I respect those who support Obama, though.





    I'm Colombian, by the way.



    .
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  • hadtochangemynamehadtochangemyname Posts: 628Registered Users
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  • HropkeyHropkey Posts: 572Registered Users
    Most of my relatives in Israel support McCain because they're afraid of Obama being very anti-Israel. But at the same time they don't like the change that the US has taken under Bush and they're afraid that it won't change if McCain goes into office.
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  • FionaFiona Posts: 158Registered Users
    I'm Australian and like many of my countrymen, I couldn't believe that the voters of the US would put George Bush in once, let alone twice. He and his party seem so reactionary and old fashioned to me. If the Republicans are elected again, the world will think the US has just shifted from one red neck Christian to another in Palin. McCain might not be extreme, but she certainly seems to be.

    The over the top patriotism and fundamentalist Christian attitudes are scary in what is supposed to be a secular government, because they lead to suspicion of anyone who does not share their views. From here, the US seems very insular and unwilling to understand the world.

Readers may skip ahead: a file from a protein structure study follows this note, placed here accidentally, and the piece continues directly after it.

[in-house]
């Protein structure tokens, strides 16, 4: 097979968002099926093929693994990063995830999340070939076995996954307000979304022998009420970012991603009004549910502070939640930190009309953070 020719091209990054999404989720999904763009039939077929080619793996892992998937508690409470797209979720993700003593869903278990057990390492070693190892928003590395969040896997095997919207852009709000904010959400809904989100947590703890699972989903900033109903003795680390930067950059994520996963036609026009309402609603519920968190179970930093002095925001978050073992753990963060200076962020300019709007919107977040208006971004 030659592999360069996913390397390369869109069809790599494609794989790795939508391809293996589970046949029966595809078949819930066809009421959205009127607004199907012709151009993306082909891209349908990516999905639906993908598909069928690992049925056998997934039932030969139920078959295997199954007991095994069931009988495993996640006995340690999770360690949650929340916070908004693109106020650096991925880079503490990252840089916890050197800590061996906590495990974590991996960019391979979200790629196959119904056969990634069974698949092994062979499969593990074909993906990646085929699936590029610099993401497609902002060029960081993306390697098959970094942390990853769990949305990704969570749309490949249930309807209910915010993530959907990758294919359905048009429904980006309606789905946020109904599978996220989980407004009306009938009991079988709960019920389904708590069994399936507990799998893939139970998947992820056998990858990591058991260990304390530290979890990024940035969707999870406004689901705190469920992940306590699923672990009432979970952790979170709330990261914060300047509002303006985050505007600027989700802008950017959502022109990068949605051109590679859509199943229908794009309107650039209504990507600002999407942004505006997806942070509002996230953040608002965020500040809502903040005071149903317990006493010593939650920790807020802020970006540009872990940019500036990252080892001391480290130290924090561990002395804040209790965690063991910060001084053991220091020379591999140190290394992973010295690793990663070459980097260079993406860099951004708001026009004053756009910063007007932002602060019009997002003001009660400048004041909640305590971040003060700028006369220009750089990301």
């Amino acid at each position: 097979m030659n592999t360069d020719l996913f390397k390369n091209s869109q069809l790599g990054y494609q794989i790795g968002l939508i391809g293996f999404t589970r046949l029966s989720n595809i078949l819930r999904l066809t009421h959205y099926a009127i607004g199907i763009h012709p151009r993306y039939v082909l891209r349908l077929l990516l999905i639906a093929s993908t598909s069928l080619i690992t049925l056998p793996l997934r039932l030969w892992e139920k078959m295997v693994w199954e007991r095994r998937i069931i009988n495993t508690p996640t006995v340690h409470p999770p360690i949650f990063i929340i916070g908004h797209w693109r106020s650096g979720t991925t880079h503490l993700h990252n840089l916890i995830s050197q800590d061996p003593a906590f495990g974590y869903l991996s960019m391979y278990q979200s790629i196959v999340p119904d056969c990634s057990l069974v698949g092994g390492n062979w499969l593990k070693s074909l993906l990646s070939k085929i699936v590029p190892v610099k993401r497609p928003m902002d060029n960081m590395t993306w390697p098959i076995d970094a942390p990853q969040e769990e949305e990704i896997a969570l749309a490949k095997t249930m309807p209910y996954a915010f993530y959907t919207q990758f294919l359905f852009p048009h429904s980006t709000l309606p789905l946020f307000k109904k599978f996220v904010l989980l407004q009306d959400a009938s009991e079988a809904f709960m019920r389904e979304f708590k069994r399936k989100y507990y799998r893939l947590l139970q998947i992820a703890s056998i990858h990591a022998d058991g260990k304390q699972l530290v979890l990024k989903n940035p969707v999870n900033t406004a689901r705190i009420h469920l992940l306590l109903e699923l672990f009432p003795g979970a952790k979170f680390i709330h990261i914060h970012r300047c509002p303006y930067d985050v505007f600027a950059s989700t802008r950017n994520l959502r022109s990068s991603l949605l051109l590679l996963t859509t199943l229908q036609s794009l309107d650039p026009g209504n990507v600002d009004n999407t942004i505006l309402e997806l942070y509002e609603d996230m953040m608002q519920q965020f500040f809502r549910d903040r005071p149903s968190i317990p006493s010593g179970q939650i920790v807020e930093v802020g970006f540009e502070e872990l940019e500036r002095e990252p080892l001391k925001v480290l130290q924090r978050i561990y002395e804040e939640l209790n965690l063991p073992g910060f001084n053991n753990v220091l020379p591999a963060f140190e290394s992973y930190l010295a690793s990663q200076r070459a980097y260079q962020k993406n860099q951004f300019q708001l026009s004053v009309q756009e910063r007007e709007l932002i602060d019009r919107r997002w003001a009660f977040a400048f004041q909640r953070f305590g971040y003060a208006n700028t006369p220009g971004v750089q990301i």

Because of this, I have my fingers, toes and eyes crossed hoping that Obama is elected president next week. I think it is the only way the US will regain the respect of the majority of the world.
    If you can't be a Good Example, then you'll just have to be a Horrible Warning
  • YolyCYolyC Posts: 3,758Registered Users
    Fi-Fi HI!!!! :hello2:


    Where the hell have you been? How's DD? She must be so grown up.
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  • FionaFiona Posts: 158Registered Users
    YolyC wrote: »
    Fi-Fi HI!!!! :hello2:


    Where the hell have you been? How's DD? She must be so grown up.

    Hey Yoly!

    Where've I been? Drowning under too much work. Stressed to the max and leaving far too little time for anything else. Badness, I know.

    DD is great, thank you for asking. She cooked dinner for us tonight and plans to do it every Thursday from now on. We'll see how long that lasts. ;)

    How are you and how's the gorgeous Sam? And who's the doggle in your avatar?

    Say hi to everyone on the C board for me. :wav:
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  • JosephineJosephine Posts: 14,175Registered Users
    I would think if someone were from the Middle East, that's a region that would definitely support the conservatives. Bush has done a lot to help/provide protection and incentives for the UAE, for example. So they overwhelmingly support the Republicans.


    Really, I would think the opposite for the area in general.
  • FionaFiona Posts: 158Registered Users
    Josephine wrote: »
    I would think if someone were from the Middle East, that's a region that would definitely support the conservatives. Bush has done a lot to help/provide protection and incentives for the UAE, for example. So they overwhelmingly support the Republicans.


    Really, I would think the opposite for the area in general.


    This article discusses this topic:
    /home/leaving?target=http%3A%2F%2Fwww.smh.com.au%2Fnews%2Fus-election%2Farabs-hear-democrat-message%2F2008%2F10%2F30%2F1224956238516.html" class="Popup
    If you can't be a Good Example, then you'll just have to be a Horrible Warning
  • YomYom Posts: 1,146Registered Users
    Holland here - Obama!